Basically SuperCluster loads the data that includes the coordinates (lat, lng). Once loaded, the method that groups all this data for a given zoom level is invoked. All this input and output information for the SuperCluster library is done in GeoJSON format. Let’s look at the following code snippet that is nothing more than the logic of a SailsJs controller.

const Supercluster = require('supercluster');
const GeoJSON = require('geojson');

module.exports = {
 clusteredMarkers: async (req, res) => {
  try {
   let zoom = req.param('zoom');
   let data = await getData(req.allParams());
   let geoJsonData = GeoJSON.parse(data, {Point: ['lat', 'lng']});
   let index = new Supercluster({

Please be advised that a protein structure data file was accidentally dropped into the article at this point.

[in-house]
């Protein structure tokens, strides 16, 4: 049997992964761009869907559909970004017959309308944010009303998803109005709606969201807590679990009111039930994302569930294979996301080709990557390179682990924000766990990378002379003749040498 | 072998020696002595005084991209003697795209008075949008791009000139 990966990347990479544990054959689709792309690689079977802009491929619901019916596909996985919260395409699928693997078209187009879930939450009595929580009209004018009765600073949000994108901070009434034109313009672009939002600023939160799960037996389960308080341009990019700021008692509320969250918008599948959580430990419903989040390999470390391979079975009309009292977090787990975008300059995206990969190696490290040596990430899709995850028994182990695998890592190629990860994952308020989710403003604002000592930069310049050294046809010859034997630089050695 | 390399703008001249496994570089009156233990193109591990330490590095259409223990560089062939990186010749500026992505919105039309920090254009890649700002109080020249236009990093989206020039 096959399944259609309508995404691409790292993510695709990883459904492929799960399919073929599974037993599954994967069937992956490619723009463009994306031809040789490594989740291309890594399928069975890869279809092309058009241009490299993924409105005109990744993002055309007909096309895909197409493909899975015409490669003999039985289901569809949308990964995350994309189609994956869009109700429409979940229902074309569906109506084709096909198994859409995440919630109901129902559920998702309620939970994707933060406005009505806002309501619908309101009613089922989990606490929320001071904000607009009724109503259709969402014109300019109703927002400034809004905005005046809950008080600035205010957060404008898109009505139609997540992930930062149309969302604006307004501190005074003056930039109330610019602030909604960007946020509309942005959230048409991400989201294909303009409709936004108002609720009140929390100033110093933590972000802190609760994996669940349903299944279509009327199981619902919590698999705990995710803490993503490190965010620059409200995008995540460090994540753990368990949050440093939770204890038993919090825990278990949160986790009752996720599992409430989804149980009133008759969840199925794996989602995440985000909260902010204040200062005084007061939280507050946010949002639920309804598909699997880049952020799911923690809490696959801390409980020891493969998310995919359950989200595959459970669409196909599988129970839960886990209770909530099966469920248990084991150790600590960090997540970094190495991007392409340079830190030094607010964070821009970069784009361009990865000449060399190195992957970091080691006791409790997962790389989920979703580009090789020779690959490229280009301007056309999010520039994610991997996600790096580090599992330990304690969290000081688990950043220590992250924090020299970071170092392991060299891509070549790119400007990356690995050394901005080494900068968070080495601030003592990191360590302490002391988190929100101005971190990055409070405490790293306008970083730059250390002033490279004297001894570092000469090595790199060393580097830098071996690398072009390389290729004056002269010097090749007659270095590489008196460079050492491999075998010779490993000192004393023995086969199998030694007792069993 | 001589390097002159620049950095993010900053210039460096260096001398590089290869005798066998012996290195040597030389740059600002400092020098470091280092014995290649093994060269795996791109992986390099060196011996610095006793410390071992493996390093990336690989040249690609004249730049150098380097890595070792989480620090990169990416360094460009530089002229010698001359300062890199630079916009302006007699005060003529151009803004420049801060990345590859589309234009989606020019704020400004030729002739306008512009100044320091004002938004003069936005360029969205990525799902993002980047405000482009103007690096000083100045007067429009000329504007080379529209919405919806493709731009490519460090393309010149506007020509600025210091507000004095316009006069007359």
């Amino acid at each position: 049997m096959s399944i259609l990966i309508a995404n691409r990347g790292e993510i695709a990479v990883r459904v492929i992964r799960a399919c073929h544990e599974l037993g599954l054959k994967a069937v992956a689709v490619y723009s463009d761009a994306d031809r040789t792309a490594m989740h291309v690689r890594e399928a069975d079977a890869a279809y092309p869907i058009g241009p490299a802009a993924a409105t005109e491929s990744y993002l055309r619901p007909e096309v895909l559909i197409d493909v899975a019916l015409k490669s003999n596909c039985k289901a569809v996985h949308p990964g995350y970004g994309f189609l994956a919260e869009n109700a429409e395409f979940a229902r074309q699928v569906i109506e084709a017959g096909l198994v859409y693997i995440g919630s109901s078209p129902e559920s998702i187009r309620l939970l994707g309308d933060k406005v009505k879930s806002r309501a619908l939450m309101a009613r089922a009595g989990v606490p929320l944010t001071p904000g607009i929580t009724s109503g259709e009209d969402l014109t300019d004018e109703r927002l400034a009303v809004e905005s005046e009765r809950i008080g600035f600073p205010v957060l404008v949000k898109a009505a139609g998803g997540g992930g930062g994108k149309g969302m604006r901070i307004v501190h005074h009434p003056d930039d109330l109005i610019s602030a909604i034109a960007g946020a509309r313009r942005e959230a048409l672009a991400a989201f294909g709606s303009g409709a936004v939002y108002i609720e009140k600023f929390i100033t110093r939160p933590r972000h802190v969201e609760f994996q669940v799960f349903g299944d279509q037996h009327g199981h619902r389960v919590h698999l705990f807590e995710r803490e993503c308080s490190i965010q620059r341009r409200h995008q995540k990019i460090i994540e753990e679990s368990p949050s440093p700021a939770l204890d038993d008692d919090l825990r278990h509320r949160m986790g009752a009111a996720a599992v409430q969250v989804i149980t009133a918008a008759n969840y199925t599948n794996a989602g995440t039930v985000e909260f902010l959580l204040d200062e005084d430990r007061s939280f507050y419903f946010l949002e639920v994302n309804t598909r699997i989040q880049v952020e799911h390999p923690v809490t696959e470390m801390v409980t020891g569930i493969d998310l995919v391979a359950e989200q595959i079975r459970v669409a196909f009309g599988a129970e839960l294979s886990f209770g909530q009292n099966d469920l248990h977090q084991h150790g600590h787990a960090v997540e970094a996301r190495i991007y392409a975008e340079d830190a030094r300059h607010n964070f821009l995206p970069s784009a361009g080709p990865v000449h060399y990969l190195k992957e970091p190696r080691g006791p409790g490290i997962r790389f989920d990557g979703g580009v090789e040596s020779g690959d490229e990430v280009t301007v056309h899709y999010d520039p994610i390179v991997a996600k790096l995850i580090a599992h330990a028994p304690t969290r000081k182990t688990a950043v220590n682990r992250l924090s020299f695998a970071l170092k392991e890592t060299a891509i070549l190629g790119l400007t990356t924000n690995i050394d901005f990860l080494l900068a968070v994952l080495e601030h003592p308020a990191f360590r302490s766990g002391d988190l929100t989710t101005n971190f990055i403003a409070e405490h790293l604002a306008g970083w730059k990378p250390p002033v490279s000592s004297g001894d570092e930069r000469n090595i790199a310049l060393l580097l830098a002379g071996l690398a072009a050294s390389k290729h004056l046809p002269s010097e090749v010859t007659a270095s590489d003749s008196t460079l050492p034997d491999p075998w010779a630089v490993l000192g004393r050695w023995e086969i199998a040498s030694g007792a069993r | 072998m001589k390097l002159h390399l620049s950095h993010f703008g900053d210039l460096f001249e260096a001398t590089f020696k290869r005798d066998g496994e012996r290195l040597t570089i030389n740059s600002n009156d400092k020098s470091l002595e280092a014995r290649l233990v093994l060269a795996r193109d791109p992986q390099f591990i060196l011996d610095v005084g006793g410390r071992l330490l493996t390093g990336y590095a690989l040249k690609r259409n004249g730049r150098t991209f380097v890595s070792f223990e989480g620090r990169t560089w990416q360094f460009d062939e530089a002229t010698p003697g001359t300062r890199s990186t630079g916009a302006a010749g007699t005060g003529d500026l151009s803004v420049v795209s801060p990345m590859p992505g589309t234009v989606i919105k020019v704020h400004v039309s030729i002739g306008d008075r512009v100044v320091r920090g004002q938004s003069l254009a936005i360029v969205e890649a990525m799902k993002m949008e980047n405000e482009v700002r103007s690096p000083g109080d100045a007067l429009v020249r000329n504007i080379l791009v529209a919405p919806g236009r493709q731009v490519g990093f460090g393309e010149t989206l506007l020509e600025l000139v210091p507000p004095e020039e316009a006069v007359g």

radius: 128,
       maxZoom: 18
    }).load(geoJsonData.features);

   let clusteredData = index.getClusters([-180, -90, 180, 90], zoom);


   res.send({
    success: true,
    total: clusteredData.length,
    records: clusteredData
   });
  } catch (err) {
   if (err) {
    return res.negotiate(err);
   }
  }
 }
};

Did you miss something? Do not worry, explain each part of the code.

  • First, they are the SuperCluster dependencies and a library that converts any javascript object to GeoJSON. To install them npm install geojson and npm install supercluster.
  • The zoom variable is obtained from the client and its value changes when the map changes, zooms in or out.
  • The variable data is an array of objects that are get from the database. Here it will be assumed that the getData() method will go to the database and get the data from a collection. If SailsJs is used with MongoDb as a database it is recommended to make a native query, a reference of this can be seen here. The value of the data variable should be something like this: